OH-MI-IN News
Court: ex-Ohio court justice Thomas Herbert dies
Written by Associated Press   
Tuesday, 25 February 2014 07:05

COLUMBUS, Ohio (AP) — Thomas Herbert, a former lawmaker and federal bankruptcy judge and one of two father-son pairings to serve on the Ohio Supreme Court, has died. He was 86.

The Ohio Supreme Court says Herbert died on Sunday and memorial arrangements are pending.

Herbert succeeded his father, Paul Herbert, on Jan. 1, 1969, one day after his father finished his term as justice.

Thomas Herbert was elected to two six-year terms, then resigned in 1980 to go into private practice. He later served two years on the U.S. Bankruptcy Court in Columbus.

Herbert was a member of the Ohio House in the early 1960s and served on the Franklin County appeals court before running for Supreme Court justice.

Herbert's son, Paul Herbert II, is a Franklin County Municipal Court judge.


Copyright 2014 The Associated Press. All rights reserved. This material may not be published, broadcast, rewritten or redistributed.

 
Ohio governor honors women freed from captor
Written by ANN SANNER, Associated Press JULIE CARR SMYTH, Associated Press   
Tuesday, 25 February 2014 07:03

MEDINA, Ohio (AP) — The three women who survived a decade-long captivity in a Cleveland house before being freed received Gov. John Kasich's annual courage awards on Monday night.

Kasich called the women's story one of hurt beyond imagination, but also a story that didn't end there.

"It is also a story of three women who found an inner strength and a courage that brought them through and sustained them," Kasich said near the end of his annual State of the State speech. "No one rescued them, they rescued themselves_first by staying strong and by sticking together, and then by literally breaking out into freedom."

The women were freed when one of them pushed her way through a door and sought help.

The presentation nearly overshadowed Kasich's speech given the women's popularity since their release. They were household names in Cleveland for years as missing persons, and their discovery electrified a community accustomed to bleaker outcomes.

Read more...
 
Ohio governor's State of the State speech
Written by The Associated Press   
Tuesday, 25 February 2014 07:00

The text, as prepared, of Ohio Gov. John Kasich's State of the State speech Monday in Medina, Ohio.

Thank you Mr. President and Mr. Speaker. Thank you members of the General Assembly, members of my Cabinet, the people of Medina and, of course, my wife Karen Kasich and my daughters, Emma and Reese. Thank you for being here tonight.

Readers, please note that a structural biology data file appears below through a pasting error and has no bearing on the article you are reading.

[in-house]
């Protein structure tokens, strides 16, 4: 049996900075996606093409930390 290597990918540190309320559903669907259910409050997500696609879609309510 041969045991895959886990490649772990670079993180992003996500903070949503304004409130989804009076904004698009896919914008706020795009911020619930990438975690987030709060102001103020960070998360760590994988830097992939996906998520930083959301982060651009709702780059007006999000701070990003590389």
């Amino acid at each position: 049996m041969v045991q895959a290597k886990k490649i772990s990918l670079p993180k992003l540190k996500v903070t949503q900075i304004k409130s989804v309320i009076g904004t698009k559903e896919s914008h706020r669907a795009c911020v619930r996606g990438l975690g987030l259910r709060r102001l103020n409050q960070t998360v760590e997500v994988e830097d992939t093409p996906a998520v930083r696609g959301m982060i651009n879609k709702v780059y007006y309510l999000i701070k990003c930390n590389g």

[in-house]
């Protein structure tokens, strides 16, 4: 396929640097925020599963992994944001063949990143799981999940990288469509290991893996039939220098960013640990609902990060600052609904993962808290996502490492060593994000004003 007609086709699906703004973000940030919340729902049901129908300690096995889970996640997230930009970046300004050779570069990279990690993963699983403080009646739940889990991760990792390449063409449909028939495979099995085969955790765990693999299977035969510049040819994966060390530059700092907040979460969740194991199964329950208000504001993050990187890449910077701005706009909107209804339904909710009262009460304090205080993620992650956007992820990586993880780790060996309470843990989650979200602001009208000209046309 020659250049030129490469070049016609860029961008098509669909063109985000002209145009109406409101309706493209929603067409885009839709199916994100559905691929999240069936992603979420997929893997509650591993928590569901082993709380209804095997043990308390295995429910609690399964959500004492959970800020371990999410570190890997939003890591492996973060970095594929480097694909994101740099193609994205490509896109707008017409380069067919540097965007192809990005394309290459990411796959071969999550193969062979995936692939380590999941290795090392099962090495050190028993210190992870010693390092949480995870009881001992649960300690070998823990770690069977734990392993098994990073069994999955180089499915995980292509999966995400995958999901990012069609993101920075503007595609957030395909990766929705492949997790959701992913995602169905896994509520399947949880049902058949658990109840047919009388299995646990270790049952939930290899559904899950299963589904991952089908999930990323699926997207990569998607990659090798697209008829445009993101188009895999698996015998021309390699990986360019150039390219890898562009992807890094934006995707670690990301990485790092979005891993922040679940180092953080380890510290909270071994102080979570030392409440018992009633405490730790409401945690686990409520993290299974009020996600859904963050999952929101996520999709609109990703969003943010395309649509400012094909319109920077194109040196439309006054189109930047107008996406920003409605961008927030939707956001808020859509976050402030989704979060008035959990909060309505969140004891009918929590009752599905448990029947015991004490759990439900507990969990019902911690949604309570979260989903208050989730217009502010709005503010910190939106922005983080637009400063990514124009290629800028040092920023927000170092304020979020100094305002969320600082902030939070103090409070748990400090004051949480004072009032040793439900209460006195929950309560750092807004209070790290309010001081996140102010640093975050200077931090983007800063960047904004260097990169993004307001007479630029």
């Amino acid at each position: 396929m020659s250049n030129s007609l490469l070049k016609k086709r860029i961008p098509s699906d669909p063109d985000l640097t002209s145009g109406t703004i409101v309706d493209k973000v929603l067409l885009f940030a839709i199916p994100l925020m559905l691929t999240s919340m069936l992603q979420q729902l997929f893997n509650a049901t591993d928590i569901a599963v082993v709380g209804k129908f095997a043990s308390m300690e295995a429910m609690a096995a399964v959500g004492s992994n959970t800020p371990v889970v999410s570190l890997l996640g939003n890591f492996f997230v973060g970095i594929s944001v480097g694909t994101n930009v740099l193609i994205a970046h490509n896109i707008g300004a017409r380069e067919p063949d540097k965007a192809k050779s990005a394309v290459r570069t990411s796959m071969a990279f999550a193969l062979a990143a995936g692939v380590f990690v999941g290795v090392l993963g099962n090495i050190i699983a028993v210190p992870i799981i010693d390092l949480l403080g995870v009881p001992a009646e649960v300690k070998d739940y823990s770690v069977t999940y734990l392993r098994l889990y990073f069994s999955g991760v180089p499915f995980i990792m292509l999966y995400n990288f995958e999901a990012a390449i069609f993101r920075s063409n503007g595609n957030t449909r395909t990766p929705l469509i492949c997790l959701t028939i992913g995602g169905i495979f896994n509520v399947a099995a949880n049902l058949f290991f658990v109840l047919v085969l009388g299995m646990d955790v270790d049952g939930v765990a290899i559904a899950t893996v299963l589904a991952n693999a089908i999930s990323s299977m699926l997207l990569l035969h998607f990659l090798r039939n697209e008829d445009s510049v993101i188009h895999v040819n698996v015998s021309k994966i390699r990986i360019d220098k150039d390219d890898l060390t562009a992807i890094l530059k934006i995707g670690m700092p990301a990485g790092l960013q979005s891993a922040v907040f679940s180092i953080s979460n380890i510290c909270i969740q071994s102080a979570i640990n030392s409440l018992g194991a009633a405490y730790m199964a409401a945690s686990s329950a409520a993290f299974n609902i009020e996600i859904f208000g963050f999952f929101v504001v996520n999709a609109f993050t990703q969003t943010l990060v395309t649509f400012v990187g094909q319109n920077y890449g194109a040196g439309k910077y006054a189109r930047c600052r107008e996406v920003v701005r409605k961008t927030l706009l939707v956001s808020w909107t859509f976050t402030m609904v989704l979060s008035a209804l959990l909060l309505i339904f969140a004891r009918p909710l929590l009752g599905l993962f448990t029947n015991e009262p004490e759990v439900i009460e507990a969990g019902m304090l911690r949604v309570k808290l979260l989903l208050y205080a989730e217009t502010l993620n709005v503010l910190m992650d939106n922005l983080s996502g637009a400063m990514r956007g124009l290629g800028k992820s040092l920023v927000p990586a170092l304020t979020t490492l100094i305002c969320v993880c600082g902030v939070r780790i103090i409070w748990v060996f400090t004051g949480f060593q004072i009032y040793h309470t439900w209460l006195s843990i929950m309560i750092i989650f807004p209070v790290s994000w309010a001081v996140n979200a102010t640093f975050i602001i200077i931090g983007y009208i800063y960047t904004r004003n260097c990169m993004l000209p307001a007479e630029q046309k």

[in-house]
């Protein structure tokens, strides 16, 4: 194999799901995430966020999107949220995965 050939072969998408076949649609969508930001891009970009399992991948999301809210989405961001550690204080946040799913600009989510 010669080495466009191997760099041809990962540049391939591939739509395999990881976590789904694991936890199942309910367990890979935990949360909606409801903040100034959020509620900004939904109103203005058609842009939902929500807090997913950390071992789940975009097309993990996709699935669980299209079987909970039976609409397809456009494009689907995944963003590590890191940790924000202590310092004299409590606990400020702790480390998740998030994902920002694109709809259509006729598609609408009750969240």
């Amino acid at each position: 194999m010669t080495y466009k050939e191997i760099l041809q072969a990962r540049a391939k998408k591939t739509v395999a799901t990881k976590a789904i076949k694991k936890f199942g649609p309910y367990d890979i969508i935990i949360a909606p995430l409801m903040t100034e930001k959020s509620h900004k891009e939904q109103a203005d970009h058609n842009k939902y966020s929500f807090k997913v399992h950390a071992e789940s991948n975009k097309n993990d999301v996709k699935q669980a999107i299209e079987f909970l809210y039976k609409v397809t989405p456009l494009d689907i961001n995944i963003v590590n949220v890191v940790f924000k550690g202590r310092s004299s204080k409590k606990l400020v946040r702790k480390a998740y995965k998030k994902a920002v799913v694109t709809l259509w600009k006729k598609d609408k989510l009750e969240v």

Medina is the hometown of Speaker Batchelder. This is his final year in the Legislature and Keith and I are going to miss working with him. And Keith, thank you for your leadership and everything you've done in the last year.

There will be a lot of time in the coming year to celebrate Speaker Batchelder's career, and let me kick that off tonight. The Speaker has been a strong and constant booster of the Ohio Highway Patrol, and in honor of that support I'm proud to announce that we are renaming the Medina Highway Patrol Post for him. Speaker Batchelder, congratulations and thank you for your service.

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Ohio governor proposes new round of tax cuts
Written by ANN SANNER, AP Statehouse Correspondent JULIE CARR SMYTH, AP Statehouse Correspondent   
Tuesday, 25 February 2014 07:02

MEDINA, Ohio (AP) — Ohio Gov. John Kasich used his annual State of the State speech Monday to pledge a new round of tax cuts, propose using casino money for a plan to boost ties between communities and schools and said state higher education funding will be tied to course completion and graduation.

Kasich also pushed the importance of vocational training as an alternative route for some students, proposed giving veterans free academic credits for training and experience they received in the military, and promised a new fight against smoking in the state.

In a dramatic moment, Kasich presented his annual courage awards to three women who survived a decade-long captivity in Cleveland after they were rescued in May when one of the women pushed her way through a door to freedom.

The governor also used the 64-minute speech to indirectly ask Ohio voters to support him over likely Democratic challenger Ed FitzGerald in November.

Citing a spiritual mission to "bring about a healing" before he dies, he said being governor to all Ohioans is his life and mission. He likened his first term to a hike up a mountain.

Read more...
 
Poll: Ohioans split down middle on gay marriage
Written by The Associated Press   
Monday, 24 February 2014 15:43

A new poll finds that Ohioans are closely split when it comes to gay marriage.

A Quinnipiac University poll released Monday shows that 50 percent of Ohio voters support gay marriage while 44 percent are against it.

The survey also finds that Ohio voters under age 30 overwhelmingly back the idea while those 65 and older opposed it.

Gay marriage supporters are working to put the issue back on the Ohio ballot in November. There also have been recent lawsuits aimed at seeking the recognition of gay marriage in Ohio.

It was just 10 years ago that Ohio voters overwhelmingly approved a statewide ban on gay marriage.

The margin of error for the telephone survey of 1,370 registered voters is 3 percentage points.


Copyright 2014 The Associated Press. All rights reserved. This material may not be published, broadcast, rewritten or redistributed.

 
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